Copland & Beethoven
Aaron Copland (b. 1900 - d. 1990)
Billy the Kid Suite (1938)
Like Charles Ives before him, most of Aaron Copland's familiar tunes are not his own. Copland was approached in 1938 by impresario Lincoln Kirstein and choreographer Eugene Loring of the Ballet Caravan to compose music for a "cowboy ballet." Copland later wrote, "Lincoln tempted me with several books of western tunes and Loring wrote a scenario about the notorious bandit of the Southwest… I became intrigued with using tunes such as Git Along Little Dogies, The Old Chisholm Trail and Goodbye Old Paint."
As a result, the composer, who knew practically nothing about rural America, conjured up his musical images of the Wild West for the premiere of Billy the Kid on 16 October 1938 in Chicago, when Walter Hendel and Arthur Gold played a two-piano reduction of the score. That could hardly have done justice to the vividly colorful orchestration that keeps the concert suite—and the ballet itself—popular with audiences today.
Copland sets an almost visual scene of the wide prairie to open and close the single-movement suite. A piccolo begins the next and most complex scene of the score, "Street in a Frontier Town," its first theme derived from the cowboy tune Great Granddad. To this is added a Mexican-inflected melody, as a woman performs a Mexican hat dance, Come Wrangle Yer Bronco,cleverly arranged in a time signature of 5/8. Two drunks get into a fight, with Git Along Little Dogies sounding out. In the chaos gunshots kill the twelve-year-old Billy's mother. The boy, enraged, grabs a knife and stabs the shooter to death, while Goodbye Old Paint closes the scene. Calm ensues with "Card Game at Night" and Oh Bury Me Not On The Lone Prairie, only to be violently interrupted by "Gun Battle" (combining timpani, snare drum, bass trombone and muted trumpets with punctuating xylophone and string and wind chords) which leads to a dance celebrating Billy's capture. (In it, Copland pits C and C-sharp together for a piquant dissonance.) This immediate gives way to warm and tender string harmonies that sympathetically depict Billy's death, and that in turn subside into the original "Open Prairie" music.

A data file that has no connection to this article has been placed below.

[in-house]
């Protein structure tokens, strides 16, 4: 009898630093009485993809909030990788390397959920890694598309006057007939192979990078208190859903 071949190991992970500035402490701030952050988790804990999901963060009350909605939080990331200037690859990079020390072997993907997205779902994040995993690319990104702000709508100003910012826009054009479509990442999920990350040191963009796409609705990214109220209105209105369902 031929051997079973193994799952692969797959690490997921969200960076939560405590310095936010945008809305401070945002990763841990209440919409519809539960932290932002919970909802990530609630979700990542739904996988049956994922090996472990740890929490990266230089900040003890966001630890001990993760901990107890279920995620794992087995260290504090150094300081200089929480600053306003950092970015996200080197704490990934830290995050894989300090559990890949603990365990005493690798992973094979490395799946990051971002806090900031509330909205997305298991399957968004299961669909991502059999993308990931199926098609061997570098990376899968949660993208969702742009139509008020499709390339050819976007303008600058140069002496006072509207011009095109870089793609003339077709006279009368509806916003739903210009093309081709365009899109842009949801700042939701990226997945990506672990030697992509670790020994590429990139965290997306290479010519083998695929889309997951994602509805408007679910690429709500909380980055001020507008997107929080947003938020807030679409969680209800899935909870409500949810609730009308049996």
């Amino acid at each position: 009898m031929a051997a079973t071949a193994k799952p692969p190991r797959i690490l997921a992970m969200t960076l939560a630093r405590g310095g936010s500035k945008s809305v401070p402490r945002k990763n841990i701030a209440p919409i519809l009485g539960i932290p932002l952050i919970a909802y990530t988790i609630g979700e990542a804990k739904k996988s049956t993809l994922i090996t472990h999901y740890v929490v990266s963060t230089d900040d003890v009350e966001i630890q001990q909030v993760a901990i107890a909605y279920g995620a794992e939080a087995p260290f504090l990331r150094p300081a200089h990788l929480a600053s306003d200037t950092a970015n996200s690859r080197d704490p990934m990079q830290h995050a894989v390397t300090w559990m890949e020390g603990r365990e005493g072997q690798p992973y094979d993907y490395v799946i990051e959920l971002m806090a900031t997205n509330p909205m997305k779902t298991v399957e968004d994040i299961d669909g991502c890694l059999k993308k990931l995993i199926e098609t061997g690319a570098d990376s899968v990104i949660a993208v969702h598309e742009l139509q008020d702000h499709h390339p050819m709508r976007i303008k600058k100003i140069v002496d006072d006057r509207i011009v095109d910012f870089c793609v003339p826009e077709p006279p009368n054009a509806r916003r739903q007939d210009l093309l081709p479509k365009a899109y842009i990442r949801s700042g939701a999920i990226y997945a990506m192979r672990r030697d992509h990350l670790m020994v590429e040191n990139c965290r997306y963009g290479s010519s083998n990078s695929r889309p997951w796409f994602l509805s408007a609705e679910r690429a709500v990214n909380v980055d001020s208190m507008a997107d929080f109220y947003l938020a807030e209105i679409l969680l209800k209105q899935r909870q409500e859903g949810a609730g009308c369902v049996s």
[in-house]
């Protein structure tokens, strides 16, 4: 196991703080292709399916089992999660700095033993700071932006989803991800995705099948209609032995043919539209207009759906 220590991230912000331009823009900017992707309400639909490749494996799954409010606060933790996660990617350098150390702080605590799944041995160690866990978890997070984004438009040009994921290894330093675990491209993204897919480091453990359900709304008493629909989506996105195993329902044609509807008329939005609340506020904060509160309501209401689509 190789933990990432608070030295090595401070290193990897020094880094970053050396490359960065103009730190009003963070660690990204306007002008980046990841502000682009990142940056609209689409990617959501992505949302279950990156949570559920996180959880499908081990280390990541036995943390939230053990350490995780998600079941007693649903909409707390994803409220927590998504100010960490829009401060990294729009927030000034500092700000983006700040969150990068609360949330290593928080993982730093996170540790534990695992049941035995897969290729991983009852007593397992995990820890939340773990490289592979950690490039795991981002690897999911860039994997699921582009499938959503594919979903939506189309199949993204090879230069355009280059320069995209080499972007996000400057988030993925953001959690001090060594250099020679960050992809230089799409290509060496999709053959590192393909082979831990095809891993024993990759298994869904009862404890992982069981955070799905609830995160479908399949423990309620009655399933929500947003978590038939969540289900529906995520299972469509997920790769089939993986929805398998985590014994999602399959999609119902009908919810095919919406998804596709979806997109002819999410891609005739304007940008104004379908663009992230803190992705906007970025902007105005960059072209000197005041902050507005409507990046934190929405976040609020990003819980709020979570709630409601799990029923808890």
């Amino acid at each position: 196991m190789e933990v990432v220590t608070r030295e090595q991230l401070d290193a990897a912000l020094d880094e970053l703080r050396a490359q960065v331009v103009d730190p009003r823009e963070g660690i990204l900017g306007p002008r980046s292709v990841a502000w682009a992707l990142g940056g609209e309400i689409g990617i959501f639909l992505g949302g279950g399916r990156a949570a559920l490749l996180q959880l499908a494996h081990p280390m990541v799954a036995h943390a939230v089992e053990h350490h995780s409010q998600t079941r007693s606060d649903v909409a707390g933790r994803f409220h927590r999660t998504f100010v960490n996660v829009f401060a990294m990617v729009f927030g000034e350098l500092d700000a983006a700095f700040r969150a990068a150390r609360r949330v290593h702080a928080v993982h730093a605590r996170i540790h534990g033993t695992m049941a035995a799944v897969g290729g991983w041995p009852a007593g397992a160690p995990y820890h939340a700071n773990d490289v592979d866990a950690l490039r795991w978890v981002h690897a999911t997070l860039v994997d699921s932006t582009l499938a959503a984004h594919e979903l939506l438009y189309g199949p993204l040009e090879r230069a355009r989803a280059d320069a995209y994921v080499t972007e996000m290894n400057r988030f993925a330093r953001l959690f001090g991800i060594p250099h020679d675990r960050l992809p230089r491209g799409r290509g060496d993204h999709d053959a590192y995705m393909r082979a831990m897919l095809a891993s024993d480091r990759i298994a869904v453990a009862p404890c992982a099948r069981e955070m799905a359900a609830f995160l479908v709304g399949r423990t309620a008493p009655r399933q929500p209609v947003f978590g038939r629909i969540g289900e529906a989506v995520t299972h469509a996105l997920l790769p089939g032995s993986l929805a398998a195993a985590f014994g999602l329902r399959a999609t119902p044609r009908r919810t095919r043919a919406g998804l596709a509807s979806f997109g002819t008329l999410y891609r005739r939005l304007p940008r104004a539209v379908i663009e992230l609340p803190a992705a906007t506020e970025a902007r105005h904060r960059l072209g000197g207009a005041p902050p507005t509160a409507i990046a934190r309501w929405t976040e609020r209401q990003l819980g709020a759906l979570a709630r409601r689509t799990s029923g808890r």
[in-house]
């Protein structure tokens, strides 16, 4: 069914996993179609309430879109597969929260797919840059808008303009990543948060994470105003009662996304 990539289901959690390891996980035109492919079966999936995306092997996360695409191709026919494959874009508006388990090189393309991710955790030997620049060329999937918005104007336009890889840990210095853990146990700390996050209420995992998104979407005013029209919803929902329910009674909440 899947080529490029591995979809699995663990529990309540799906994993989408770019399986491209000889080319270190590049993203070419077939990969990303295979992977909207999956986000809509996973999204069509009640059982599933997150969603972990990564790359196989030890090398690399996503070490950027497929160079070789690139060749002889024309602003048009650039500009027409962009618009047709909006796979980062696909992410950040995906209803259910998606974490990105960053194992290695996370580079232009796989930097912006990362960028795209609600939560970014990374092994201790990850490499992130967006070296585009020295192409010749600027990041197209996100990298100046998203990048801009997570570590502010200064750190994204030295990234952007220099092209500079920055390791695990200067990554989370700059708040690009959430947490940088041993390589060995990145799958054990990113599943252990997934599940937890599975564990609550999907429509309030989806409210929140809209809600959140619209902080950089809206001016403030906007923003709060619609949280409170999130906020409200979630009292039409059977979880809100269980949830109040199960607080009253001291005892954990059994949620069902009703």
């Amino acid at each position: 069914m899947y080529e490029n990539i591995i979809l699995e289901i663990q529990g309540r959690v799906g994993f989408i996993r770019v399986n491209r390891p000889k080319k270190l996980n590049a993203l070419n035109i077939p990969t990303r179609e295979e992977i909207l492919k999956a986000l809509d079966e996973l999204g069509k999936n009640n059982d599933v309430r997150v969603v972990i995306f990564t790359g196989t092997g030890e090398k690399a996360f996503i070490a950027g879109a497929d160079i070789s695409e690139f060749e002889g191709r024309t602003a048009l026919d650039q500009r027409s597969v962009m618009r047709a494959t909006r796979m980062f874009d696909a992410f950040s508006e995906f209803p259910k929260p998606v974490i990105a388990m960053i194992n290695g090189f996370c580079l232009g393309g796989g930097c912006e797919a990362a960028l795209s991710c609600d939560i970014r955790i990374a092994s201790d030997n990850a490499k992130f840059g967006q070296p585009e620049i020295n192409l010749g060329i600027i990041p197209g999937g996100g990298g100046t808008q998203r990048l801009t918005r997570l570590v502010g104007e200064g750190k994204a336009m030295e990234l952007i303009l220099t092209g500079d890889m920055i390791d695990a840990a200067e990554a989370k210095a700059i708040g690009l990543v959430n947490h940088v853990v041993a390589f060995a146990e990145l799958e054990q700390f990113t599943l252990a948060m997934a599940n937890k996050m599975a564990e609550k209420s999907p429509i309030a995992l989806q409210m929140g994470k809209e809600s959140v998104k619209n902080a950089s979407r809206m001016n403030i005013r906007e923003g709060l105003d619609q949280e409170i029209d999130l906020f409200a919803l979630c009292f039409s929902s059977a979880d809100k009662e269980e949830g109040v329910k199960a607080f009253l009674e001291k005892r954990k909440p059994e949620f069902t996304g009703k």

Old American Songs
Copland never ventured farther into Charles Ives' territory than with his Old American Songs. The composer prowled the Harris Collection at Brown University to find sheet music of popular and minstrel songs and hymns from the early 19th century, and from them created two sets of five songs each, published in 1950 and '52 respectively, He set them originally for voice and piano and later orchestrated them. Eight of the ten songs are on today's program.
Published in 1843 as an "original banjo melody," The Boatman's Dance was written by tunesmith Dan Emmett, composer of Dixie and Polly Wolly Doodle. Simple Gifts, a favorite of the Shakers, dates from around 1840. Ching-a-ring Chaw is a minstrel song. At The River, from 1865, sets words and melody by Rev. Robert Lowry, reportedly written on a hot July day as a cholera epidemic raged in Brooklyn. The Little Horses sings an anonymous children's lullaby. Long Time Ago, a 'black-face' tune, uses an 1837 adaptation/arrangement. I Bought Me A Cat, a child's nonsense song (comma) was sung to Copland by playwright Lynn Riggs, author of Green Grow the Lilacs, on which the musical Oklahoma! would be based. The revivalist Zion's Walls uses words and a melody attributed to John G. McCurry, a farmer from mid-19th century Georgia who published a song collection called "The Social Harp."